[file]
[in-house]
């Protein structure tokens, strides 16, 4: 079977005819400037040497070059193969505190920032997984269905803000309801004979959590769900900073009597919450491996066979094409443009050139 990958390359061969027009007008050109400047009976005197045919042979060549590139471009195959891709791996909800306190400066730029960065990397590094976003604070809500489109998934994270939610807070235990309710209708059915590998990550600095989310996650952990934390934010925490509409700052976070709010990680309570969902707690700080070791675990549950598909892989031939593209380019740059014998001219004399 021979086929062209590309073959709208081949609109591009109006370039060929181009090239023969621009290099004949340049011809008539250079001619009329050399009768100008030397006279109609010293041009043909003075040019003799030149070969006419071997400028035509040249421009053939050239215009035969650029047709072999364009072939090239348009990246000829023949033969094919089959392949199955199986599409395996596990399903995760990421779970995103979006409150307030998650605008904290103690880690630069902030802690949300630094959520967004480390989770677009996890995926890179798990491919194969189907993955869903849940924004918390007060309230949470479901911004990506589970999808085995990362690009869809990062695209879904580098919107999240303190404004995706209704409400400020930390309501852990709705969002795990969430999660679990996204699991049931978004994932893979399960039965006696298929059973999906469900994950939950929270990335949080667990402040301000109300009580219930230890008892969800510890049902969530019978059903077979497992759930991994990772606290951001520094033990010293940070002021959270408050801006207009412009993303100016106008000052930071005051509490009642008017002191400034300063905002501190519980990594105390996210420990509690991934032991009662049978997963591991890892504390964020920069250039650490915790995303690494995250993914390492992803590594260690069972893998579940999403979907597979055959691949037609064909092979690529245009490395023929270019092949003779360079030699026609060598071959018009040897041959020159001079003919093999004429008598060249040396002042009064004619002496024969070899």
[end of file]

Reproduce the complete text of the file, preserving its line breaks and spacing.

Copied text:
[in-house]
């Protein structure tokens, strides 16, 4: 079977005819400037040497070059193969505190920032997984269905803000309801004979959590769900900073009597919450491996066979094409443009050139 990958390359061969027009007008050109400047009976005197045919042979060549590139471009195959891709791996909800306190400066730029960065990397590094976003604070809500489109998934994270939610807070235990309710209708059915590998990550600095989310996650952990934390934010925490509409700052976070709010990680309570969902707690700080070791675990549950598909892989031939593209380019740059014998001219004399 021979086929062209590309073959709208081949609109591009109006370039060929181009090239023969621009290099004949340049011809008539250079001619009329050399009768100008030397006279109609010293041009043909003075040019003799030149070969006419071997400028035509040249421009053939050239215009035969650029047709072999364009072939090239348009990246000829023949033969094919089959392949199955199986599409395996596990399903995760990421779970995103979006409150307030998650605008904290103690880690630069902030802690949300630094959520967004480390989770677009996890995926890179798990491919194969189907993955869903849940924004918390007060309230949470479901911004990506589970999808085995990362690009869809990062695209879904580098919107999240303190404004995706209704409400400020930390309501852990709705969002795990969430999660679990996204699991049931978004994932893979399960039965006696298929059973999906469900994950939950929270990335949080667990402040301000109300009580219930230890008892969800510890049902969530019978059903077979497992759930991994990772606290951001520094033990010293940070002021959270408050801006207009412009993303100016106008000052930071005051509490009642008017002191400034300063905002501190519980990594105390996210420990509690991934032991009662049978997963591991890892504390964020920069250039650490915790995303690494995250993914390492992803590594260690069972893998579940999403979907597979055959691949037609064909092979690529245009490395023929270019092949003779360079030699026609060598071959018009040897041959020159001079003919093999004429008598060249040396002042009064004619002496024969070899």